5 Simple Ways to Get in More WaterArticle posted in: Diet & Nutrition
On the South Beach Diet, we advocate drinking at least half of your body weight in ounces of fluid each day. We make this recommendation for many reasons. Water flushes your body of toxins, carries nutrients and oxygen to your cells, aids digestion, normalizes blood pressure, cushions joints and helps your body maintain its electrolyte balance. Another reason we love water (and so should you) is that it makes weight loss possible… which is the ultimate reason to drink more water!
Case in point: A 2016 study, published in the Journal of Nutrition and Dietetics, suggests drinking water before meals and substituting water for sweetened beverages can reduce calorie intake. In fact, according to Harvard Health, increasing plain water consumption by one to three cups a day could decrease calorie intake by 68 to 205 calories per day.
So how do you stick to water, water and more water when there are so many drink options out there?
Try these five clever ideas for drinking more water:
1. Ice, Ice Baby
There’s nothing more refreshing than an ice-cold glass of water. And if ice-cold is the only way you can drink H2O, load up on the ice. Colder fluids leave the stomach more quickly than warmer ones, making cold agua ideal for post-workout rehydration. Cold water can also help cool us from the inside during hot weather, according to Columbia University. As a bonus benefit, cold water may help you burn a few extra calories because your body has to work harder to maintain its core temperature.
2. Don’t Leave Home Without It
Whether you’re off to work, out running errands or going to the gym, having a water bottle by your side serves as a constant reminder to drink and stay hydrated. It’s very helpful if that bottle has ounce and/or cup markings so you can track your progress throughout the day. If the water just sits in your car cup holder, set an alarm on your phone. Every 20 minutes, have a drink. Eventually, you won’t need the alarm and you’ll just drink. Bottle-type tip: To avoid swallowing excess air while you drink (which will make you bloated), choose a bottle without a straw.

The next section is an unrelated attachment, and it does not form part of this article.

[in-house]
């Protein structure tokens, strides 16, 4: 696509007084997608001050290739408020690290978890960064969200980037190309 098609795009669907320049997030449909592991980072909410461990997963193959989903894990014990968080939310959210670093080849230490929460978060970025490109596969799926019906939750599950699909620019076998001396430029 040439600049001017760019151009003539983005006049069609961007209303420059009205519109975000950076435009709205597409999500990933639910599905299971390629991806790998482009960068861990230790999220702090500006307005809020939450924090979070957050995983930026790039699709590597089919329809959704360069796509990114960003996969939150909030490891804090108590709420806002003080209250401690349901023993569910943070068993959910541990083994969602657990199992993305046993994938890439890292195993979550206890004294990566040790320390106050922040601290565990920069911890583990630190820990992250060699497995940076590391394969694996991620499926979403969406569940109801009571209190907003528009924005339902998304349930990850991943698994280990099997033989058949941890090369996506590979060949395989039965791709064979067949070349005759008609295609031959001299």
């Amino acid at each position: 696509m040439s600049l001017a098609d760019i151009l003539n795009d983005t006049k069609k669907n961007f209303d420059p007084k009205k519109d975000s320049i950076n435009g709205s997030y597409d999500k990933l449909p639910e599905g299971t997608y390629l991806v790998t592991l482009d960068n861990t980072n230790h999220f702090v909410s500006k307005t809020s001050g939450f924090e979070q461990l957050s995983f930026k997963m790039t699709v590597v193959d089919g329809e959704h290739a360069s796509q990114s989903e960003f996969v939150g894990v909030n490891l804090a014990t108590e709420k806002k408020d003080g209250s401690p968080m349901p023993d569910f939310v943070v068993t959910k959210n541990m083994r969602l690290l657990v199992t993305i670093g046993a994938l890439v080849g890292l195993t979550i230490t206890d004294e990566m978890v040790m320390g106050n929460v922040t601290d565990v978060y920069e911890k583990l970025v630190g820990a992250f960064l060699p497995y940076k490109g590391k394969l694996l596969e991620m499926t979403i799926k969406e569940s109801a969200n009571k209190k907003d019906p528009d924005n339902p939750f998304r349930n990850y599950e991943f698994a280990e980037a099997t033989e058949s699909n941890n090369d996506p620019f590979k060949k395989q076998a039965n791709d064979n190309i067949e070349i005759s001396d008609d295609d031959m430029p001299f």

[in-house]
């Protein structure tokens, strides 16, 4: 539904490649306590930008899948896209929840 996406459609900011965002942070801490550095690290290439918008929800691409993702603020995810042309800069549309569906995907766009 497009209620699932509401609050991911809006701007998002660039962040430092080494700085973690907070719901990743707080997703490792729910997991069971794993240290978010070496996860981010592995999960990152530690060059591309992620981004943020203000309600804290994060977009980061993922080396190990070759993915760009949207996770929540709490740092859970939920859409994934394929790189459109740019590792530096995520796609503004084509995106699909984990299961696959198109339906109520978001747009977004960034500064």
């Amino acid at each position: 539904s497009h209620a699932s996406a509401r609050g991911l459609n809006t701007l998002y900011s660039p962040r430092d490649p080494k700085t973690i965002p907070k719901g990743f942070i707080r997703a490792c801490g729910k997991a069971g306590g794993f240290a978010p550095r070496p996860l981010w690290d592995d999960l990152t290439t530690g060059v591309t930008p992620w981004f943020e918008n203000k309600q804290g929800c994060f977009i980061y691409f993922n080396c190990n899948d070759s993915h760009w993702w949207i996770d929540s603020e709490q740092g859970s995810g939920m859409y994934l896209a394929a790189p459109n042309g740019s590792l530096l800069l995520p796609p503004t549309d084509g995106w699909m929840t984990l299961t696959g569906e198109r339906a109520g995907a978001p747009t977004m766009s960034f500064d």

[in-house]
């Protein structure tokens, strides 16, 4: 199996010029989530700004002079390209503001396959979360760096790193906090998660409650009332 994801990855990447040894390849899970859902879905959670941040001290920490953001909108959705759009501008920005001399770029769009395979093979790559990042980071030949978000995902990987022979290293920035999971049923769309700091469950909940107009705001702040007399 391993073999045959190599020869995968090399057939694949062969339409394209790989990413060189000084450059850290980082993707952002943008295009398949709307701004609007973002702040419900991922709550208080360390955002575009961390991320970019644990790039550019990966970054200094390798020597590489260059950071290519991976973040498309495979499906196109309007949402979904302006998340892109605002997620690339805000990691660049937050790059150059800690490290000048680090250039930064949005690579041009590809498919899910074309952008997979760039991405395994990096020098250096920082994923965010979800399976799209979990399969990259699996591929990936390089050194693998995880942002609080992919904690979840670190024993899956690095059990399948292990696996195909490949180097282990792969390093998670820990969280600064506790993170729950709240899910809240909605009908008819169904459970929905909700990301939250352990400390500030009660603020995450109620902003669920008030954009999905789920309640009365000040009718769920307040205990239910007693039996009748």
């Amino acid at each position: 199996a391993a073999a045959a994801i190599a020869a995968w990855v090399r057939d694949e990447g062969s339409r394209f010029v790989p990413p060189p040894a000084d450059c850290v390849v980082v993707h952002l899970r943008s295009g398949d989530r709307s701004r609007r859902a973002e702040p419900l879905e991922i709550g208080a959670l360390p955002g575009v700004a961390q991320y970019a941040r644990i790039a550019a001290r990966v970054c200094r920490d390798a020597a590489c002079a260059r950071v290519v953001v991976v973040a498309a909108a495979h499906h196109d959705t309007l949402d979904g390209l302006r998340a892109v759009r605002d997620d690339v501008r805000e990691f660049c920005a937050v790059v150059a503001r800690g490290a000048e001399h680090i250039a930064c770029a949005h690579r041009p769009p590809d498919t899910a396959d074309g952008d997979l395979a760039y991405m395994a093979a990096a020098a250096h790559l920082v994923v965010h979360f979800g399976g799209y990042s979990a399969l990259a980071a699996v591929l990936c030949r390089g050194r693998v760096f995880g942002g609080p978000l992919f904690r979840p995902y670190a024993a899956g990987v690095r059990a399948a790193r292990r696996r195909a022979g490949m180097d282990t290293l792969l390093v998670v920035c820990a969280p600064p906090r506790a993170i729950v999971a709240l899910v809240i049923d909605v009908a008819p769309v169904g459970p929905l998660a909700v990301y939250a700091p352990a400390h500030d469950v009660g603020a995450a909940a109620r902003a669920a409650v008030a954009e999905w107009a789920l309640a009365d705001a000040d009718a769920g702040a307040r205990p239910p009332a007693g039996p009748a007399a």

3. Pick a Flavor
Cucumber. Lemons. Limes. Grapefruit. Mint. Ginger. Any combination thereof. Citrus juices, vegetables and herbs are free foods on the South Beach Diet, so load up your water with your favorite flavorful things. The longer the ingredients sit in the glass, the stronger the flavor, but don’t infuse longer than 12 hours. Refrigerated, flavored varieties last about three to four days in the fridge. Flavored, room-temperature water should be consumed the day it was made, according to Living Well Nutrition Center. If you get a bitter flavor in your beverage, remove the rind or skin from your fruits and veggies and use only the flesh.
4. Tea Time
While coffee and alcohol are diuretics, Harvard Health reported in a 2015 article that both types of beverages still attribute to your daily overall fluid consumption. Now don’t get too excited…the calories in one fruity cocktail or sugary coffee can still derail your day. The next best beverage solution is to drink tea—caffeinated or decaffeinated—as long as you hold the sugar. Some types of teas may help lower cholesterol and boost metabolism (green tea), others help relieve stress (chamomile or peppermint), and still more (black tea) contain antioxidants that decrease the rate of heart attack, according to the Academy of Nutrition and Dietetics.
5. Eat Your Water
In addition to the fiber, antioxidants, vitamins and minerals that come standard, fruits and vegetables are virtually all water. According to Berkeley Wellness, cucumbers are 96.7% water; tomatoes are 94.5%; grapefruit and cantaloupe are both 90%. Enjoy a cucumber and tomato salad before your meal and you’ve hydrated, given your body mega doses of vitamins and minerals and filled up on fiber. A note about watermelon: Even though watermelon lives up to its name and is 92% H2O, enjoy this fruit in moderation. Watermelon scores a 72 on the glycemic index and can cause blood sugar to spike.